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This super spider pinata would make a great item for a Spiderman themed birthday or for a Halloween party.
The Spider Pinata idea was contributed by Ilona (from the Netherlands): My 5 year old son is at school working about the letter S. So I suggested to make a Ssssspider-piñata, filled with candies (Ssssssnoepjes, in Dutch). The teacher never heard of a piñata, but she thought the idea was good, so we've been busy last week as you can see. I made 4 paper-mache balloons (from my youngest son's birthday the day before, see p.1). It was the meaning to make 4 spiders, but after 3 spiders they were coming out of my ears, so the last one turned to be a ladybug. Not quite an S-word, but the result is very nice, I think. It looks a bit frightened, but that's understandable with a lot of spiders around you!
- paper mache paste
- strips of newspaper
- strips of white paper (3 sheets or so of old computer paper works well)
- aluminum foil
- masking tape
- candy or small toys
- black and white tempra/poster paint (or black tissue paper or black napkins)
- black construction paper
- prepare your paper mache paste (read my "How to Paper Mache" section if you don't know how this is done.
- Blow up the balloon
- Cover with 2 to 4 layers of newspaper paper mache and let it
- About 24 hours to dry unless you leave it somewhere sunny and warm
- don't cover the tied part (this will be the hole for the pencils.
- Ilona adds: I love this photo, it's an outstanding example of the modern household! Multiple-use of things (the fan is a good drying-object, René wanted to turn it on!) and recycling goods (balloons, newspaper). But I'm glad we didn't have visitors last week!
- Reach through the hole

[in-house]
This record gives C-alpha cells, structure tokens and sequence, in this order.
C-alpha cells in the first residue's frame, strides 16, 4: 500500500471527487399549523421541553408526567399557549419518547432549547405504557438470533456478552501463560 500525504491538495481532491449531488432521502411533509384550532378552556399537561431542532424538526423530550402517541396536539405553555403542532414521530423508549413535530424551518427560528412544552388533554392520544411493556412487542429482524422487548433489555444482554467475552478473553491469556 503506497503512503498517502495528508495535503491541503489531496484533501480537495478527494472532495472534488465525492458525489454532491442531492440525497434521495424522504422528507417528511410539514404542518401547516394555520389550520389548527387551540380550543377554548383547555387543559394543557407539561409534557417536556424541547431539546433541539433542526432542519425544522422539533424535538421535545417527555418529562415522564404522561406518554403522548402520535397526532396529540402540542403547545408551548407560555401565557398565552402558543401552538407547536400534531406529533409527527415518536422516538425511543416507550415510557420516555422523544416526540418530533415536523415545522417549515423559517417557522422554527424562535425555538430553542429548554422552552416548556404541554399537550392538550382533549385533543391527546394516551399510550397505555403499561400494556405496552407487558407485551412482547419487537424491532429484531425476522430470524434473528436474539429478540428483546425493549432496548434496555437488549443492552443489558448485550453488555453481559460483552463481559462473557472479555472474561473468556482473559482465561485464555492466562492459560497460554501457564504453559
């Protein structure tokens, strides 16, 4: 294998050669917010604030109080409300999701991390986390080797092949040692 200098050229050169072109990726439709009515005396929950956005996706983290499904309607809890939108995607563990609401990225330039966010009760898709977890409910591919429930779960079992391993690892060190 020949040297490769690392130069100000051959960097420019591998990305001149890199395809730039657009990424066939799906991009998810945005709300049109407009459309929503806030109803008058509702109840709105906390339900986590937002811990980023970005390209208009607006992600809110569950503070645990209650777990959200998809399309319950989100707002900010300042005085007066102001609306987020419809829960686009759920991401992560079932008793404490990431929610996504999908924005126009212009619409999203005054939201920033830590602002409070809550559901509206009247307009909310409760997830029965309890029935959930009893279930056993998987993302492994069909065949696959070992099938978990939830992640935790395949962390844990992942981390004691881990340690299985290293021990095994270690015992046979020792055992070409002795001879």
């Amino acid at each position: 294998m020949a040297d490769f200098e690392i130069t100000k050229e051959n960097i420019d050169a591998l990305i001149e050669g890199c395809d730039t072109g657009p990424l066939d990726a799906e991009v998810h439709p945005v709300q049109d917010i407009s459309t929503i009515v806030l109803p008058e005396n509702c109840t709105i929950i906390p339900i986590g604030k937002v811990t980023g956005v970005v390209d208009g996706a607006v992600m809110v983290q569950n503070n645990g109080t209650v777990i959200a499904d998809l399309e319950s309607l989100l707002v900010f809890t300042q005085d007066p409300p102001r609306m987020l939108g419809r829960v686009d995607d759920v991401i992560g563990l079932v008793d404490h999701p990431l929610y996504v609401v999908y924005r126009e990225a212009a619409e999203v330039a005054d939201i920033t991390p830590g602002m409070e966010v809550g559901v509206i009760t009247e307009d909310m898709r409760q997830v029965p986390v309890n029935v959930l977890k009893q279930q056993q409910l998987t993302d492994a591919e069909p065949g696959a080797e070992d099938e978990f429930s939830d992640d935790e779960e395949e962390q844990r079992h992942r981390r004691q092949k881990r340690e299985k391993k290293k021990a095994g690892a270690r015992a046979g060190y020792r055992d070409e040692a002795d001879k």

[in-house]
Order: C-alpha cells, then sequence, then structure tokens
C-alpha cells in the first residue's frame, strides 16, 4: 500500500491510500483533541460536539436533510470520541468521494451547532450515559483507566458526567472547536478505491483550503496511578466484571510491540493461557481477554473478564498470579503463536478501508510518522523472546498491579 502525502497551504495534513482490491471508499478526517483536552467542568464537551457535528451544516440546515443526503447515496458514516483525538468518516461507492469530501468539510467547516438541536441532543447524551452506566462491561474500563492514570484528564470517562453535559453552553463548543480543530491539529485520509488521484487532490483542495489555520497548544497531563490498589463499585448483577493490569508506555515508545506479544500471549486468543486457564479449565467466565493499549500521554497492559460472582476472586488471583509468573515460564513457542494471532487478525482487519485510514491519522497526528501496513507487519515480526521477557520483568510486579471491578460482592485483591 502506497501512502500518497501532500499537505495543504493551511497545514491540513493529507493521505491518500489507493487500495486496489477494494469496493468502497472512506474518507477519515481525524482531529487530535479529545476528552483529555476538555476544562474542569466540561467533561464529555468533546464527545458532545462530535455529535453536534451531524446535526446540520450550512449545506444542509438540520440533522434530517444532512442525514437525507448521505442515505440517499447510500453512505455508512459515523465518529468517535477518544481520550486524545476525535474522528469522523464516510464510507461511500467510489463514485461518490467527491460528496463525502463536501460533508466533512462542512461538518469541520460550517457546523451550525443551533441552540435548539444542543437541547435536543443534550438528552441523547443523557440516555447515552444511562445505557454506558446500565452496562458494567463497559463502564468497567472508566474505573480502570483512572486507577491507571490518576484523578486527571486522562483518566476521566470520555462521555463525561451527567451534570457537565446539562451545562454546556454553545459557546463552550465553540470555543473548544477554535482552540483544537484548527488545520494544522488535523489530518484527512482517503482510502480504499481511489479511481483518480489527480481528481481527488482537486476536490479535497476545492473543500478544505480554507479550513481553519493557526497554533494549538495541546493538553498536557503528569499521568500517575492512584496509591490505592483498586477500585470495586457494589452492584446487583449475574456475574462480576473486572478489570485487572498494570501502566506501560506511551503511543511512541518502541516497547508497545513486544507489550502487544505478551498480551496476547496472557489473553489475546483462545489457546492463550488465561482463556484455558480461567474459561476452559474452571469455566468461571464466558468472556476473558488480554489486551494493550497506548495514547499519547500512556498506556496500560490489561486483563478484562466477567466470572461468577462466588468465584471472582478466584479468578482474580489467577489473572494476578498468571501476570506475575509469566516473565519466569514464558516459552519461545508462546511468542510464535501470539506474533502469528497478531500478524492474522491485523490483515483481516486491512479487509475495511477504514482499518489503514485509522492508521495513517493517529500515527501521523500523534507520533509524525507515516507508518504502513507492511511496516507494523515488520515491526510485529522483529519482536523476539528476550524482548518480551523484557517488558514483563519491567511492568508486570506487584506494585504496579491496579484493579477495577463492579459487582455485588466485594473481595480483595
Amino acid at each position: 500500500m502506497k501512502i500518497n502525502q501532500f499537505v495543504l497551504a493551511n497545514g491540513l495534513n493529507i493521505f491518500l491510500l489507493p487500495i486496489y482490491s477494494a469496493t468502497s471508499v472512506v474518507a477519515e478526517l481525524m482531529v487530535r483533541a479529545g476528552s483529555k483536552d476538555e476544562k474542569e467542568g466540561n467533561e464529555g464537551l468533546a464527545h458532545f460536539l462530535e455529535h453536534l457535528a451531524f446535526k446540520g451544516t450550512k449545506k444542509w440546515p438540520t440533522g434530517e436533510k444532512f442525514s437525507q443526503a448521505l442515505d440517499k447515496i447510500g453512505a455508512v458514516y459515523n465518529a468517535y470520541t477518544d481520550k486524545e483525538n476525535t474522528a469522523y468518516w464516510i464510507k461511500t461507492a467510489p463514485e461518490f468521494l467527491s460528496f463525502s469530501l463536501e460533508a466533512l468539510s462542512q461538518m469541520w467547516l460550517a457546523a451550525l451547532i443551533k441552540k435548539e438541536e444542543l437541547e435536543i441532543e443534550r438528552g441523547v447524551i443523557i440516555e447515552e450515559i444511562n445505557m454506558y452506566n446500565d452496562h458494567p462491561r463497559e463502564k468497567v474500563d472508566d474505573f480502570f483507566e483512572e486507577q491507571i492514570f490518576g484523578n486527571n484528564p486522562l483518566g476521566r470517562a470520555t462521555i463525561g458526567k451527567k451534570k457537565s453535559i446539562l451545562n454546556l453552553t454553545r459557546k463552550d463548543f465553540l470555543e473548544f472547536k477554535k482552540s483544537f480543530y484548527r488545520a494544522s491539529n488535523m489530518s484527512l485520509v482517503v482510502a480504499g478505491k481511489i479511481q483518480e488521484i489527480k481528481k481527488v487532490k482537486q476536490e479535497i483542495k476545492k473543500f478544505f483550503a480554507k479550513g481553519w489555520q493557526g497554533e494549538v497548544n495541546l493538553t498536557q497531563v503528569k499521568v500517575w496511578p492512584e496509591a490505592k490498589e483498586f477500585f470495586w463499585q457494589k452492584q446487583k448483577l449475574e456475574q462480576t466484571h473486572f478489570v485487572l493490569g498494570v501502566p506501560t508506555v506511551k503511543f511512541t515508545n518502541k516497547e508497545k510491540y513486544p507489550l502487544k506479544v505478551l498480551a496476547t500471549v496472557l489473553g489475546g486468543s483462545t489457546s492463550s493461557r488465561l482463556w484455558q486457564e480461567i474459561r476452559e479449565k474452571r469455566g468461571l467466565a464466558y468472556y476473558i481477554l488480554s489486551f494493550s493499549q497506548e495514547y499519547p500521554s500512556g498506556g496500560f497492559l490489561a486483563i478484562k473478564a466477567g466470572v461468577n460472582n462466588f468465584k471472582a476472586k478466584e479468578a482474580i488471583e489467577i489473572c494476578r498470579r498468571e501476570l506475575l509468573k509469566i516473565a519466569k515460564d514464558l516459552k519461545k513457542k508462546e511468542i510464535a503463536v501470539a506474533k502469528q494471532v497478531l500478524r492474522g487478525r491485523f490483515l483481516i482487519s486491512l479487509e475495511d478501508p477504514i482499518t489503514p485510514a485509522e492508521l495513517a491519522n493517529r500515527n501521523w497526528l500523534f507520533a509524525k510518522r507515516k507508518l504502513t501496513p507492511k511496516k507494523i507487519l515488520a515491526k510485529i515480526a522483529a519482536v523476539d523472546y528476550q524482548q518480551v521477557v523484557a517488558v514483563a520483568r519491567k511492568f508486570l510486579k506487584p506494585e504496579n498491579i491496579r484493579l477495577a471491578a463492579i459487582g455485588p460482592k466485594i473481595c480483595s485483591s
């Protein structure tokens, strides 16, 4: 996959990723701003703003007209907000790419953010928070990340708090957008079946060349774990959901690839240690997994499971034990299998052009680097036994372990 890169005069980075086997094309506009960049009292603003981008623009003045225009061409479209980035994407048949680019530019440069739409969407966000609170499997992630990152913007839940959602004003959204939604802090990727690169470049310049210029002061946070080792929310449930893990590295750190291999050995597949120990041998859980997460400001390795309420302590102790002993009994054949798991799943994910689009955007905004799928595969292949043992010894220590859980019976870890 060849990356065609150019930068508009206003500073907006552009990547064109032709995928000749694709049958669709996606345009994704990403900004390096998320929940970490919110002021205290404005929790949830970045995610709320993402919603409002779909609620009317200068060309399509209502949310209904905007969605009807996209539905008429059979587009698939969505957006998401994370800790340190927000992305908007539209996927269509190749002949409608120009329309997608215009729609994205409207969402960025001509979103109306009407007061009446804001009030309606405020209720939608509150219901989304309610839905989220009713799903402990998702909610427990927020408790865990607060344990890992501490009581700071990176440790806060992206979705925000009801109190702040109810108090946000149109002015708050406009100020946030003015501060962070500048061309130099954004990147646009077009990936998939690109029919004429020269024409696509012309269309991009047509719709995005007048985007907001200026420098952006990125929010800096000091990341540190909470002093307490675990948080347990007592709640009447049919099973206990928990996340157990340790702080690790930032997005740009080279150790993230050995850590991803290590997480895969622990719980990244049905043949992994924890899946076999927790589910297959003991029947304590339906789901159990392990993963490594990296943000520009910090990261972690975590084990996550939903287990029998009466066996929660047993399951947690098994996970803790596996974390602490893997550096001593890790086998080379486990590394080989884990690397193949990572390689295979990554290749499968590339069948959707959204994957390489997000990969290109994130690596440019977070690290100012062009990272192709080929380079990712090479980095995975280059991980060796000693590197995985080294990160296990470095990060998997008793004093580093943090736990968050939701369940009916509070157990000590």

with a sharp pin and pop the balloon.
- If you can, pull out the balloon bits.
- fill the balloon with candy and small toys. You can wrap any open candies in saran wrap or cellophane to keep them from getting dirty when they drop to the floor.
- Crumple a piece of Aluminum foil to he desired size of the head
- Paper mache the Aluminum foil piece
- use masking tape and paper mache to attach the head piece to the body (closing up the opening.
- Also, use masking tape to attach a string loop to the spider where you want to hang it (you can attach the string from the bottom to make him look like he's hanging from his spider webbing).
- Cover with 2 to 4 layers of white computer paper or tissue paper (it's much easier to paint over than newspaper!) and let dry
- Cut 4 strips of construction paper per leg
- Strips should be as long as you can make them
- Hold 2 pieces of construction paper so they make an L shape, then fold, first one piece then another until you have an accordion folded leg
- Tape the ends of the legs so they don't unravel -- tape two of the accordions together to make one long leg
- Paint the spider black (with poster paint).
- Tape on the legs
- Use white tempra paint to add "extras" (eyes, mouth, etc).
- You could also use other colors depending on the type of spider you're trying to make (a red mark on the back would be a black widow spider or the one that bit spiderman).
- Hang spider from a string from the ceiling and then play the Pinata game...
Hang the pinata up from the ceiling. Each child gets a turn trying to break the pinata. Blindfold the child and give them a stick (a broom handle works well) -- make sure all the other children stand WELL back from the swinging! Turn the child around in a circle 2 or 3 times and point him or her in the direction of the pinata. The child gets to swing the stick 2 or 3 times.
Then another child gets a turn. When someone breaks the pinata, all the children get to gather the goodies. You might want to prewrap the goodies in bags so they don't get paper mache on them and so that each child gets and equal share -- this is especially useful when the children are of various ages.
- I use skipping ropes, to rope off a small circle inside a large circle.
- The stick (and whoever is using it) stays inside the small circle. When the person's done using it, they have to put the stick down inside the small circle before they go back to the audience.
- The audience stays outside the large circle
- At most parties, remembering the rules of the circles becomes as much of a game for the kids as whacking the pinata.